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Showing that good things come in small (care) packages

Wellesley students Kate Rudy and Ashley MacGillivray were able to bring in boxes-worth of canned fruit, water, tooth paste and other essentials through their fundraiser. The donations have taken over Rudy’s living room for the time being, and the pair plans to deliver them to a homeless shelter in Toronto. [FAISAL ALI / The Observer]

When Wellesley Public School students Kate Rudy and Ashley MacGillivray were asked what they were passionate about, they not only came back with an answer, they decided to do something more about it. Partnering together, the two Grade 7 students put together a school-wide fundraiser for their project, in what can certainly be described as an A+ effort.

“It’s called a Passion Project. What happens is you choose a project that you’re passionate about, and you write an essay and a slide show presentation about it. We chose homelessness and, as an add-on, we did a fundraiser,” explains Rudy.

“We figured out how horrible the homelessness in Toronto has gotten and we really wanted to help in some way,” adds MacGillivray. Every week, their class would watch the CNN news broadcast, and the two students say they were motivated by the CNN Heroes segment to come up with way to make a difference.

Rudy and MacGillivray wrote their own separate essays as part of the project, and are working on a joint presentation to the class. But the two certainly went above and beyond what was expected when they organized a school-wide fundraiser, which they incorporated into the overall project.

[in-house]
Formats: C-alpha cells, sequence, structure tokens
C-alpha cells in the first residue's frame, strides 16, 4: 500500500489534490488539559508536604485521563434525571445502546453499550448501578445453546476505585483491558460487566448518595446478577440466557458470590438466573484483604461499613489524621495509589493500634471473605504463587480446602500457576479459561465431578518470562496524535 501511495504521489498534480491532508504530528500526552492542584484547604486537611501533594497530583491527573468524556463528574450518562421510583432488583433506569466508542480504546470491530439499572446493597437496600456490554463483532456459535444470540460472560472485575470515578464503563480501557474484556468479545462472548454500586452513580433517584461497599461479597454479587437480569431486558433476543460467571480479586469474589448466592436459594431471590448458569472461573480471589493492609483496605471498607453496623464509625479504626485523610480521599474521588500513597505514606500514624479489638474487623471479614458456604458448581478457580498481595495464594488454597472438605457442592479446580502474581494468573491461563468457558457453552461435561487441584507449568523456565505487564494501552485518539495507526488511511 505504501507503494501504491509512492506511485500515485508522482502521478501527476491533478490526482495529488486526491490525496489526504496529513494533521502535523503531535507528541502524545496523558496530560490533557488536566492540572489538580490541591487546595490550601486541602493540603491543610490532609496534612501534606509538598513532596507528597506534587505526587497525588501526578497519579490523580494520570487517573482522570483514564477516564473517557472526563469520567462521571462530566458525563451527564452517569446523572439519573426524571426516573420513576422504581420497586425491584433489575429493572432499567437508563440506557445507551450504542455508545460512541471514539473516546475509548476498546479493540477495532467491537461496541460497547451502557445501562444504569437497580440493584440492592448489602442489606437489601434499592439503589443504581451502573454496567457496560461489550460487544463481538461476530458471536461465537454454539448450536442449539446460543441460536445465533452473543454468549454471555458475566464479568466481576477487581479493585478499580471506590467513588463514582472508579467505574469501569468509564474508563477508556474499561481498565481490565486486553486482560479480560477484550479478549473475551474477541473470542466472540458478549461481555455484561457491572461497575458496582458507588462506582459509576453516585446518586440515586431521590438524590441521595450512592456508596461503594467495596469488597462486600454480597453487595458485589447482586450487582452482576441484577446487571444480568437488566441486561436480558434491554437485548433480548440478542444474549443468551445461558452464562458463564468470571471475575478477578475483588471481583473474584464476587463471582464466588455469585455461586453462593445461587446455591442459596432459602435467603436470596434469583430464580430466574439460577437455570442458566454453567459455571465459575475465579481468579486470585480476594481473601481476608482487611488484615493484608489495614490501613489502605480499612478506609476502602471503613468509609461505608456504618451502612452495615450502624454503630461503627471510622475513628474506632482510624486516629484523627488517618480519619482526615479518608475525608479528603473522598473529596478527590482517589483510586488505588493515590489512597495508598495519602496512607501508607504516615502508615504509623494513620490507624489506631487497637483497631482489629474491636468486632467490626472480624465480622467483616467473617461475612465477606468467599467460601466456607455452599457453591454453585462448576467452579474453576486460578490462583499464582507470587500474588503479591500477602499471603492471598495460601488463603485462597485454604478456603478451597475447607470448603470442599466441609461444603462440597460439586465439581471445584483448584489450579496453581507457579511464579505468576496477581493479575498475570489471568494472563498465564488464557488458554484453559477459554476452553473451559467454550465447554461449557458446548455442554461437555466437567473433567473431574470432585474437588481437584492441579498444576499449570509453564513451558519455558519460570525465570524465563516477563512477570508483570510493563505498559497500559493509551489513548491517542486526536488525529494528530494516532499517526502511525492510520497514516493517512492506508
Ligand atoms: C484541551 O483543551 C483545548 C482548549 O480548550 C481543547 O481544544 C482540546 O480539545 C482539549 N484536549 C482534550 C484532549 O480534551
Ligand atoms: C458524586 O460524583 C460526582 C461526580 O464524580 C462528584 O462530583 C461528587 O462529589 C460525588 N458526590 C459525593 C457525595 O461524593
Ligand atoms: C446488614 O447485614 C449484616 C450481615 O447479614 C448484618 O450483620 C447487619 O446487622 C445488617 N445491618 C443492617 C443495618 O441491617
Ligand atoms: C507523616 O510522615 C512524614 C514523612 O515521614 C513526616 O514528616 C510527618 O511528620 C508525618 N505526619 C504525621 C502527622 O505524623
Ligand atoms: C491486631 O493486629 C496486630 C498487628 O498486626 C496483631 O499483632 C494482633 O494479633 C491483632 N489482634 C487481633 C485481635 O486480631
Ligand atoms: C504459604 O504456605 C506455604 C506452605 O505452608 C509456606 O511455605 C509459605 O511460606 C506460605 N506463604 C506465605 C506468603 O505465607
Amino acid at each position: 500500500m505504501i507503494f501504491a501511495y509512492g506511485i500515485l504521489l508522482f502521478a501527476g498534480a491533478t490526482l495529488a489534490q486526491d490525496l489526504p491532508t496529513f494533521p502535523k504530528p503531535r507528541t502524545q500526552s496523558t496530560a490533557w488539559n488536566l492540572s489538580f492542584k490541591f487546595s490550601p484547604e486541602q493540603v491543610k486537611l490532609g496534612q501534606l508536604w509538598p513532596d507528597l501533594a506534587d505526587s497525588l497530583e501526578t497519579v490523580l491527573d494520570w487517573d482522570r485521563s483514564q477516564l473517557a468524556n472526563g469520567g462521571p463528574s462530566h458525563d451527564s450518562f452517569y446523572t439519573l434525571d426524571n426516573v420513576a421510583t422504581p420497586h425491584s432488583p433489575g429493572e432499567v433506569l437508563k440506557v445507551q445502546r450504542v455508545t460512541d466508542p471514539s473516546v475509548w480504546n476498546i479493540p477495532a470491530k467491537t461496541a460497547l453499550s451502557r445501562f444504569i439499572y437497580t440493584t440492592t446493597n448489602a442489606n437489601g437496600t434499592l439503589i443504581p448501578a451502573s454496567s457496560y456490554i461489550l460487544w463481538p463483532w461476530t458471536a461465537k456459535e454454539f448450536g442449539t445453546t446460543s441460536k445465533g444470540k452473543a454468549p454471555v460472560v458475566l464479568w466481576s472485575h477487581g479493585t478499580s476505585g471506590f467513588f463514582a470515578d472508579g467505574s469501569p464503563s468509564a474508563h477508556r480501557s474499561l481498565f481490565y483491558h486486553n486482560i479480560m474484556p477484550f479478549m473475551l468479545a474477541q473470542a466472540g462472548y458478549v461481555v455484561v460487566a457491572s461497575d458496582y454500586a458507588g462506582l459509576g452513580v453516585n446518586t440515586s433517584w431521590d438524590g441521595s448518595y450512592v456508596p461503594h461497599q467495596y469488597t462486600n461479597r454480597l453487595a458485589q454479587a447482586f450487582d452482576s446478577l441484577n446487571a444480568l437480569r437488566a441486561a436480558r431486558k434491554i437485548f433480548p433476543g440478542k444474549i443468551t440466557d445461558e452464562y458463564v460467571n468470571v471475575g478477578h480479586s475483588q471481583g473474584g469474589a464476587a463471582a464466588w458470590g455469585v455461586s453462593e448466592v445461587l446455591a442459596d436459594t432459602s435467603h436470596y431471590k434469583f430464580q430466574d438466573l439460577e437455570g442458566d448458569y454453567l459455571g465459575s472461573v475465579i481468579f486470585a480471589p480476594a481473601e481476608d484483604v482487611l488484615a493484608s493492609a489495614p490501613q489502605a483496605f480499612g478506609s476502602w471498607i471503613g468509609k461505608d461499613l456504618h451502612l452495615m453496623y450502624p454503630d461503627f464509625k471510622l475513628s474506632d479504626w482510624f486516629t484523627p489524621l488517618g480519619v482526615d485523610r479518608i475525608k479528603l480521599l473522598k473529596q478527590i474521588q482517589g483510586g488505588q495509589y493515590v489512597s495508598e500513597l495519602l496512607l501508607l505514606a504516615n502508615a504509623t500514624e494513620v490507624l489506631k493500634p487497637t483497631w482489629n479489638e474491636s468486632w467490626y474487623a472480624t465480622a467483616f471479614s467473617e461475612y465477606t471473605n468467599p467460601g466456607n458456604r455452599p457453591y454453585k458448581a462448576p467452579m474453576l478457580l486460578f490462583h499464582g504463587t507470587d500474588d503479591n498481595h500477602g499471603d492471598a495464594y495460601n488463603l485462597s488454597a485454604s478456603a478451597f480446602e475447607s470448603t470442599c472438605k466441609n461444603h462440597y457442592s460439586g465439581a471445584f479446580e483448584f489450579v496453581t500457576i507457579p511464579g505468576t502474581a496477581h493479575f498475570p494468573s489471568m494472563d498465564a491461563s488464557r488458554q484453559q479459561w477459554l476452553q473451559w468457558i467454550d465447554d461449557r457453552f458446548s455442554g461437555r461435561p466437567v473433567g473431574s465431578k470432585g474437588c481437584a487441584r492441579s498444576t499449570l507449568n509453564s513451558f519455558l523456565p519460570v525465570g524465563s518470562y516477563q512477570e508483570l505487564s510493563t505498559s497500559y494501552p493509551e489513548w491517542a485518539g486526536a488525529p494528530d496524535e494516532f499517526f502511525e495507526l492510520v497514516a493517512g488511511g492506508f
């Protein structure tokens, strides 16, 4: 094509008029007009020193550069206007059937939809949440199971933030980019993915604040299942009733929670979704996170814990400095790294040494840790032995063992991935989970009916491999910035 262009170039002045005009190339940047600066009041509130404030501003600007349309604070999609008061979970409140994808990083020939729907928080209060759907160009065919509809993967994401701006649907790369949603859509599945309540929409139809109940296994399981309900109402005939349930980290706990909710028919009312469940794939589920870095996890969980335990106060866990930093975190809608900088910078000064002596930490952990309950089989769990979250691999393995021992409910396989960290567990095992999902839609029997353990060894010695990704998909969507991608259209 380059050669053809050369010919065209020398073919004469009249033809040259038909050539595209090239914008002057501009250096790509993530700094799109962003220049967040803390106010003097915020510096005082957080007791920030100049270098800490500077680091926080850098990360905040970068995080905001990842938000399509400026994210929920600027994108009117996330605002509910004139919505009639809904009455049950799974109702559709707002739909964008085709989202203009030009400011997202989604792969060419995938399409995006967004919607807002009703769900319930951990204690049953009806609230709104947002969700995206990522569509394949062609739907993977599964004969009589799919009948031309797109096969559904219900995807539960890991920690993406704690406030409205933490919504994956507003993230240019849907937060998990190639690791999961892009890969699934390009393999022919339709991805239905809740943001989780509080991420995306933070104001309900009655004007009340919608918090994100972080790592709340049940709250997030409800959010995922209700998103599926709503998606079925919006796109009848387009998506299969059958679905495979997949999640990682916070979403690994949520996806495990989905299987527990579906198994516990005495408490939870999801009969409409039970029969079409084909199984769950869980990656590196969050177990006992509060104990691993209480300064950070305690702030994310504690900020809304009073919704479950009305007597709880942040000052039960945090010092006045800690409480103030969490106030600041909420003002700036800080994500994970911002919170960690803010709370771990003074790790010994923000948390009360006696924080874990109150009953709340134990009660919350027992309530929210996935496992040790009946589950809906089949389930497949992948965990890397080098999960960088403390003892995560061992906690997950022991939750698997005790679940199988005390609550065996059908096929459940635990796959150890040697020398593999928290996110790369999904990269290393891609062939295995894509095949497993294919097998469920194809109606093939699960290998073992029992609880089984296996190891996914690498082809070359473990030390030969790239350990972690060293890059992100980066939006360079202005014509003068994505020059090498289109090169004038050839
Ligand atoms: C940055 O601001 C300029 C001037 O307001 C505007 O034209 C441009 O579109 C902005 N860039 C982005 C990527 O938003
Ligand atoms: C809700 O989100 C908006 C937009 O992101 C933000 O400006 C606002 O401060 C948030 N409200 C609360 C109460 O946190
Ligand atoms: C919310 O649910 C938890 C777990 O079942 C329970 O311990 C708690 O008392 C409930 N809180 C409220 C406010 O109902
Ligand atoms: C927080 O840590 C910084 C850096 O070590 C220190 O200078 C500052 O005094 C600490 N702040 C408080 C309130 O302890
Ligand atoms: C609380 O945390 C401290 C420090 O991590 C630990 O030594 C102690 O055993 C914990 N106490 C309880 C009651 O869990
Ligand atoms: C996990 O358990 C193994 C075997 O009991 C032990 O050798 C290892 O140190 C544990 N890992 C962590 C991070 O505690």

“We mostly wrote about the stats about homelessness and how bad it is,” says Rudy of their essays. “But then we had a couple paragraphs about our fundraiser.”

“In mine, I wrote about different types of shelters in Canada,” says MacGillivray.

The students reached out to a shelter in Toronto, the Good Shepherd Ministries, to find out what they and their patrons needed the most in terms of donations. And with the information handy, they then decided to split their fundraising effort in two parts.

Some of the core items collected during the drive to make care packages for the homeless. Items will be delivered to a Toronto shelter. [FAISAL ALI / The Observer]

For the first part, students in Grades 1 to 6 were asked to donate items that they could use to create individualized “care packages” for the homeless. These would include a host of essentials, like band-aids, tissues, canned-fruit, toothpaste and toothbrushes, granola bars and water. Kindergarteners and Grade 7 and 8 students, meanwhile, were asked to bring in money.

All in all, Rudy and MacGillivray were able to raise $151, above their set goal of $100. And the two had enough items donated to create 95 full care packages, with plenty of supplies of granola bars, tissues and more left over to donate in bulk. Everything they raised is going to the Good Shepherd, which will no doubt be able to put largesse to good use.

“The school did an amazing job bringing in items,” notes MacGillivray of her schoolmates.

Even before starting their own fundraiser, and despite being only 12 years of age, the two have already done an impressive amount to give back to the community.

“Well, we’re both on the WE Team at our school, but that’s more of a group thing. But this time it’s just us,” Rudy.

The WE Team at the school organizes a number of charitable projects, divided into two categories, they explain: community and international.

“So we just finished one. It was book sale, and it was to raise money for education in India. So that was a project we just did. And then we did a community one a little while ago. It was like a sock fundraiser called Toasty Toes,” the Kitchener-based charity, says MacGillivray.

With the fundraising over and the care packages made, the last step is to take the goods to Toronto.And so committed are the students to the project, they will be taking a day during their March Break to load a big truck with all of the supplies and deliver them to the Good Shepherd.

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